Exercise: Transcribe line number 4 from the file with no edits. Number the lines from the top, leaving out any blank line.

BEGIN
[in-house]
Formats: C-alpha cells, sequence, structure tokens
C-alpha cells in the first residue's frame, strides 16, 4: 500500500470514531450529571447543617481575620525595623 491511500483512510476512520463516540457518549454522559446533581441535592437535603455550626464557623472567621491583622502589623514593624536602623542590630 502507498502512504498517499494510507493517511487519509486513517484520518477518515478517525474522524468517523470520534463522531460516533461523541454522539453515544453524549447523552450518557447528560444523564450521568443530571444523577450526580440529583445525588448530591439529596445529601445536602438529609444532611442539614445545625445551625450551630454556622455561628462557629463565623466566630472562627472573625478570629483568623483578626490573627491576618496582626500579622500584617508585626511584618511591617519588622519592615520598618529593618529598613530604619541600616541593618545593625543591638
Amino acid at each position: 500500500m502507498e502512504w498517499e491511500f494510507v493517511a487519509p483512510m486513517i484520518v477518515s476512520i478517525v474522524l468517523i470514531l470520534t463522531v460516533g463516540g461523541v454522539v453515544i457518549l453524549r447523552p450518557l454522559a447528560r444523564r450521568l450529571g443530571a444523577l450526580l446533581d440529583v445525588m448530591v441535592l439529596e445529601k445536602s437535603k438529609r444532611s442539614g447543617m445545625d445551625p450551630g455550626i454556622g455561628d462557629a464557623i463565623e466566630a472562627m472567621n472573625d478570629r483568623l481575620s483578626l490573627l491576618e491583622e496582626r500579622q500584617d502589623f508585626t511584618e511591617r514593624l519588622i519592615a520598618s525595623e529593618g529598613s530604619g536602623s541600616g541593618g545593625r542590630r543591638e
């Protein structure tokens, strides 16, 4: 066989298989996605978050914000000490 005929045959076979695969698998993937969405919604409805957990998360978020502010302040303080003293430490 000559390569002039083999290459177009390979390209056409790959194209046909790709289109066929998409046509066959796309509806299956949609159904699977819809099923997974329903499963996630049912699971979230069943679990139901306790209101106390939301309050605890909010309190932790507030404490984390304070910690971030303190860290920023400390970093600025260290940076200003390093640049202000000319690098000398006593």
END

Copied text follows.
Amino acid at each position: 500500500m502507498e502512504w498517499e491511500f494510507v493517511a487519509p483512510m486513517i484520518v477518515s476512520i478517525v474522524l468517523i470514531l470520534t463522531v460516533g463516540g461523541v454522539v453515544i457518549l453524549r447523552p450518557l454522559a447528560r444523564r450521568l450529571g443530571a444523577l450526580l446533581d440529583v445525588m448530591v441535592l439529596e445529601k445536602s437535603k438529609r444532611s442539614g447543617m445545625d445551625p450551630g455550626i454556622g455561628d462557629a464557623i463565623e466566630a472562627m472567621n472573625d478570629r483568623l481575620s483578626l490573627l491576618e491583622e496582626r500579622q500584617d502589623f508585626t511584618e511591617r514593624l519588622i519592615a520598618s525595623e529593618g529598613s530604619g536602623s541600616g541593618g545593625r542590630r543591638e